“Do not neglect your gift, which was given you through prophecy when the body of elders laid their hands on you.” 1 Timothy 4:14 NIV
It was Test Week at my CrossFit gym and I dreaded it.
For several months we lifted weights with a slow count and higher than normal reps. For example, one week, we did back squats. (That’s where the barbell sits on the back of your shoulders, and you squat with the weight.) Five sets of five. Three seconds down, a three-second hold at the bottom of the squat, and three seconds up with a one-second reset.
It’s the hold in the bottom of the squat that takes you out. That second or two or three where you wonder if you’re going to be able to stand again.
At my 5:00 am class that Monday, we had fifteen minutes to work up to a one rep max.
Coach Tara showed us how to bail if the weight was too much. “Expect to fail” was her wisdom of the morning.
I had permission.
I’m getting older. Muscles pull on a whim. I’d hoped to add five, maybe ten pounds to what I’d been lifting. I ended up adding twenty. Thirty was too much (my fail), but I think I could have added another five.
Permission to fail brought freedom. People bailed all over the room. Tries. Fails.
But permission to fail also brought progress. Wins. PRs (personal records).
Courage raised its head, gritted its teeth, and stepped up to the bar(bell). Shae, a teacher in Duncanville, moved 315 pounds that morning. Game face on, she squatted and drove up, legs shaking, voice roaring, until she stood tall.
Permission to fail.
What if those words opened the door to your child’s creativity? Their curiosity? Or their courage?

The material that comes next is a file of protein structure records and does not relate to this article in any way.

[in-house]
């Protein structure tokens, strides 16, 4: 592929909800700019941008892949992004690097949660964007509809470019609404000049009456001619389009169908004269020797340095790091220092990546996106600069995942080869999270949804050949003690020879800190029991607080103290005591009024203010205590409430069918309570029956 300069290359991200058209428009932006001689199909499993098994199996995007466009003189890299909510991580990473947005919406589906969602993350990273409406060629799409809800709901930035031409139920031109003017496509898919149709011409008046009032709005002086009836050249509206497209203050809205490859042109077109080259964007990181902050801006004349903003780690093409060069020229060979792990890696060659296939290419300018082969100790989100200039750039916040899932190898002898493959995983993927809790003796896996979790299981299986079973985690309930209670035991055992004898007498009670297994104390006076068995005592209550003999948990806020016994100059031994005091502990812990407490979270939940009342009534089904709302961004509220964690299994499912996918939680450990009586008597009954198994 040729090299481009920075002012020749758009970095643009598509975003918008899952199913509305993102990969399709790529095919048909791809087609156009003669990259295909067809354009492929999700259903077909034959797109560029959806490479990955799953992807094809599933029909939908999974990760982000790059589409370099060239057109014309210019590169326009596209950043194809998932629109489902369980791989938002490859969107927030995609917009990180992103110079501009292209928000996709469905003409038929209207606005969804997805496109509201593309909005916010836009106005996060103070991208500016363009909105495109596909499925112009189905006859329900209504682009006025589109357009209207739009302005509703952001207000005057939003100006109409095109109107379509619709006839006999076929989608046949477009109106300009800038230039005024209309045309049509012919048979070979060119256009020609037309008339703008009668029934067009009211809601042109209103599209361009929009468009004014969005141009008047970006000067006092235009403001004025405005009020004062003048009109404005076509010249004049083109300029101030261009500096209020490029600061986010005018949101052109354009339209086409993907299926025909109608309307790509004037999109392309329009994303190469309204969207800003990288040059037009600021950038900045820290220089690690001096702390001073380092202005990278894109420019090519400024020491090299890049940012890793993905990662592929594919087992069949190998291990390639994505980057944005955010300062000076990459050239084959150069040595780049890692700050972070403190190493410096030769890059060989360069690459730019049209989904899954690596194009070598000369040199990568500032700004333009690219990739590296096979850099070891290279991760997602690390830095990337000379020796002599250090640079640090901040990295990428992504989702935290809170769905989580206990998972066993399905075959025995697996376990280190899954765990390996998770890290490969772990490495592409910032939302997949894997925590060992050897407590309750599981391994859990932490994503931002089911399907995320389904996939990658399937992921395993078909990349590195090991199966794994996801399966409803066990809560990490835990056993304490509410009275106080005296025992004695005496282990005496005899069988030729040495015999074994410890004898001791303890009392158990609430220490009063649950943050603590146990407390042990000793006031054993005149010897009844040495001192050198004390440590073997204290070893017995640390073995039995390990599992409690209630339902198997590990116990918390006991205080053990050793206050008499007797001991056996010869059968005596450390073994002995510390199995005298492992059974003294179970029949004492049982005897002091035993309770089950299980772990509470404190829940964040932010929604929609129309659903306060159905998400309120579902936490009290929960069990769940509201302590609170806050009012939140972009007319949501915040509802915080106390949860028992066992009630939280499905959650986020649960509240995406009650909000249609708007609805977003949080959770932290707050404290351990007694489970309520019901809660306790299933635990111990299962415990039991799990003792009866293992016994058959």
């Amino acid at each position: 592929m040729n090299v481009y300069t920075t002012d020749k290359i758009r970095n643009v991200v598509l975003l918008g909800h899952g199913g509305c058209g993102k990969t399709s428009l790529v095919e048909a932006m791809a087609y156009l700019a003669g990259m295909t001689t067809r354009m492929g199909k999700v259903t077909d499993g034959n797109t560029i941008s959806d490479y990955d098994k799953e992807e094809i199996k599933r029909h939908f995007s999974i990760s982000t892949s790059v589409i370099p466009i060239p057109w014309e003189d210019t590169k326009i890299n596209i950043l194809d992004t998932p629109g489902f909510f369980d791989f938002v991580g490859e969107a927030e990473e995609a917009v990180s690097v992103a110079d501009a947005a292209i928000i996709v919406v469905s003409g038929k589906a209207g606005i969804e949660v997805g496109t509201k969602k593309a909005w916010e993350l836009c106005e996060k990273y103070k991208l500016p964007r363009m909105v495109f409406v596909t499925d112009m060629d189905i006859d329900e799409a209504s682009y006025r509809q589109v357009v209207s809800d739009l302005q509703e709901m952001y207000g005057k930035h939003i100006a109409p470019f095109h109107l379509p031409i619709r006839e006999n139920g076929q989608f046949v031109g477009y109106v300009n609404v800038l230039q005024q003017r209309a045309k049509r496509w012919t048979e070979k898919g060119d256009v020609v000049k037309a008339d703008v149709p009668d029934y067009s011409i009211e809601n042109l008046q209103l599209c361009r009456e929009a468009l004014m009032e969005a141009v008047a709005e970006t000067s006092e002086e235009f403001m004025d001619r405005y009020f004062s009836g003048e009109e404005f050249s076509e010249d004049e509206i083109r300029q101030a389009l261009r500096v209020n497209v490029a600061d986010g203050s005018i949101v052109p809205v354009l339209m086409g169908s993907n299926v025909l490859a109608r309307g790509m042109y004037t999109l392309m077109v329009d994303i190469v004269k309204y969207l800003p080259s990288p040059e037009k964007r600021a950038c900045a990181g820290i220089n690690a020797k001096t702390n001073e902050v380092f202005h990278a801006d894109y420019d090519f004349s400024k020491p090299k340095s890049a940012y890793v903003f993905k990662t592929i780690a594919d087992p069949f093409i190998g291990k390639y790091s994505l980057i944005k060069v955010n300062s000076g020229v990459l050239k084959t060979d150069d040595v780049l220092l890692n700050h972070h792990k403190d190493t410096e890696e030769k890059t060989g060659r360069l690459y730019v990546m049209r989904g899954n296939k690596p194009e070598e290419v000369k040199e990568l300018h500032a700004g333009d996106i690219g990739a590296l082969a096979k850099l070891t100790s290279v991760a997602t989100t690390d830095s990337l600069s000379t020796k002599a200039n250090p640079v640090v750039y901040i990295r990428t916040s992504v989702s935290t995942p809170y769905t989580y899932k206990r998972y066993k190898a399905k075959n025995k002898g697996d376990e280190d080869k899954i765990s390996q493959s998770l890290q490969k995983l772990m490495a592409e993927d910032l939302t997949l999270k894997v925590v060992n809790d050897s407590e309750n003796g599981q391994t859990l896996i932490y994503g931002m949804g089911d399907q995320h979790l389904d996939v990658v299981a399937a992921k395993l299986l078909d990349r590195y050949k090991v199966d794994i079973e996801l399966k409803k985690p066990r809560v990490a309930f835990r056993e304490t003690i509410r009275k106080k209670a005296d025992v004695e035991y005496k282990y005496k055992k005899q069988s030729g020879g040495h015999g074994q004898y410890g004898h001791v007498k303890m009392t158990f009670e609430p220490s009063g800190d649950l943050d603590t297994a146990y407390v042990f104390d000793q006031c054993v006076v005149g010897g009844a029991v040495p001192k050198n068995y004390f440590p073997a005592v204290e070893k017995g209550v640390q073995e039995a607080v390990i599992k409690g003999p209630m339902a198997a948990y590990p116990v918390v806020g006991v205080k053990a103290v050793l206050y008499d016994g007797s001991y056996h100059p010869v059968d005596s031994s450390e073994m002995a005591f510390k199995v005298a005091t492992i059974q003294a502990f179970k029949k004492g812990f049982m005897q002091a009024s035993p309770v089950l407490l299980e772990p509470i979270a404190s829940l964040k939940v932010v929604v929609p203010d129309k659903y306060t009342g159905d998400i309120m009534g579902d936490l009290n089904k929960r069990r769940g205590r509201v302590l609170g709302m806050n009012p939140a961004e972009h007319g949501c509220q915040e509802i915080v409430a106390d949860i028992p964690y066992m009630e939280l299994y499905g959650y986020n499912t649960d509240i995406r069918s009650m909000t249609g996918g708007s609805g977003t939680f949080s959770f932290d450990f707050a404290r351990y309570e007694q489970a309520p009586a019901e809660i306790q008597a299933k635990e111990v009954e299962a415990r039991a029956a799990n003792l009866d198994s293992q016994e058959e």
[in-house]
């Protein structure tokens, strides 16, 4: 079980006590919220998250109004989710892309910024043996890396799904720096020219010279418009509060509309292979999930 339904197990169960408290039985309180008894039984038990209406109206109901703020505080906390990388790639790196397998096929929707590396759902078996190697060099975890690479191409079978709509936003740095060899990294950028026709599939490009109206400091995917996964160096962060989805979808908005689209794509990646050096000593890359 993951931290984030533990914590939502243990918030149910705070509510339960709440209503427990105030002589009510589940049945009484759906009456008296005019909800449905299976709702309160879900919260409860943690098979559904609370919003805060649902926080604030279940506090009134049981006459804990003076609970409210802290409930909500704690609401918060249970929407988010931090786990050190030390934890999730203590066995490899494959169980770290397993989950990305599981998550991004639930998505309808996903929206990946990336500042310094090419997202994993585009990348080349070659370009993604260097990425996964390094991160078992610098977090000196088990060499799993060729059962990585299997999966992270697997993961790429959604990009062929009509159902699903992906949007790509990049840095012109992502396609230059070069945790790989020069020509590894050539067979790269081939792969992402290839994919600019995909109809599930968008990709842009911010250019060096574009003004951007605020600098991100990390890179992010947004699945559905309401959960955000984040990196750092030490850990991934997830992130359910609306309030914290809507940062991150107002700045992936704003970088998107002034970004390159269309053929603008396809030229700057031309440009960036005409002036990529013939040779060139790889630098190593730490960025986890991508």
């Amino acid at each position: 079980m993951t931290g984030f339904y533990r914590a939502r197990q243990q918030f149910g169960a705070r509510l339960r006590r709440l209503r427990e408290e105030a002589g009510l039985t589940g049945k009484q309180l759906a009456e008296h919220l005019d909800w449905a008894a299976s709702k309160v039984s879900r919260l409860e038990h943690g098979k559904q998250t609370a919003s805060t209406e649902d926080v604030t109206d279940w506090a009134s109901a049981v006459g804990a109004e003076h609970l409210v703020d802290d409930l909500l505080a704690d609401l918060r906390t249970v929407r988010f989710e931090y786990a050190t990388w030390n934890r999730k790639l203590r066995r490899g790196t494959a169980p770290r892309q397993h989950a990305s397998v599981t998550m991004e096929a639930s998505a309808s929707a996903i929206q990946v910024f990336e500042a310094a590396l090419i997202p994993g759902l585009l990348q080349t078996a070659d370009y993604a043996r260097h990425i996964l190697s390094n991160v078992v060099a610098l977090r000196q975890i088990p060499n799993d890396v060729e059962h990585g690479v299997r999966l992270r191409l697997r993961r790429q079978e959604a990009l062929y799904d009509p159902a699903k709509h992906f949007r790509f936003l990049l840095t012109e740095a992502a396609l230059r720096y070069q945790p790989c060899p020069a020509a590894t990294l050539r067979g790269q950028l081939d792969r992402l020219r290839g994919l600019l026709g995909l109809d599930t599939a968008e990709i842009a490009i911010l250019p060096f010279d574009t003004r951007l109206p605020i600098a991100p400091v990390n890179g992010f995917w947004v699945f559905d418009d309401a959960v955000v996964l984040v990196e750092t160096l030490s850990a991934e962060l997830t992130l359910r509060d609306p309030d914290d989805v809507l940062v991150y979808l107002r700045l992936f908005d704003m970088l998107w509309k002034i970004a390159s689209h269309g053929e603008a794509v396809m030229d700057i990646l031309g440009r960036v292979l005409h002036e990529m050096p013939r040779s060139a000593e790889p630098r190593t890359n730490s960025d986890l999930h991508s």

What if they opened the door to yours?
God knows our weaknesses. Psalm 103:13-14 read, “As a father has compassion on his children, so the Lord has compassion on those who fear him; for he knows how we are formed, he remembers that we are dust.”
God also knows our fears and the paralysis they can cause. Like Joshua as he stepped into leadership after Moses’ death. God said in Joshua 1:9, “Have I not commanded you? Be strong and courageous. Do not be afraid; do not be discouraged, for the LORD your God will be with you wherever you go.”
Note the antidote to fear: God’s presence.
What has God put on your heart? What looks so big that you’re scared to try?
How about your kids? What dreams do they cherish?
Go ahead. You both have permission to fail.
Because in the act of trying (and in the act of obedience), you may surprise yourself and each other. You might go places you never anticipated.
But here’s a warning. Fear weasels in as we get older.
When our kids were little, we cheered every step, sound, and scribble. Have our expectations shifted? Is there an unspoken expectation to color in the lines, to earn a certain grade, or to get a “real” job?
What if setback became the springboard to success? What if growth came from the grappling? What if the letdown led to the liftoff?
God has a purpose—both for you and your kids. He assures you of His presence (Hebrews 13:5).
What’s keeping you and yours from adding more weight to the barbell?
Try it. You have permission.
God will be cheering for you.
What dreams has God given you? Your kids?
If you aren’t taking next steps, what’s holding you back?
How can you reframe failure as something positive?
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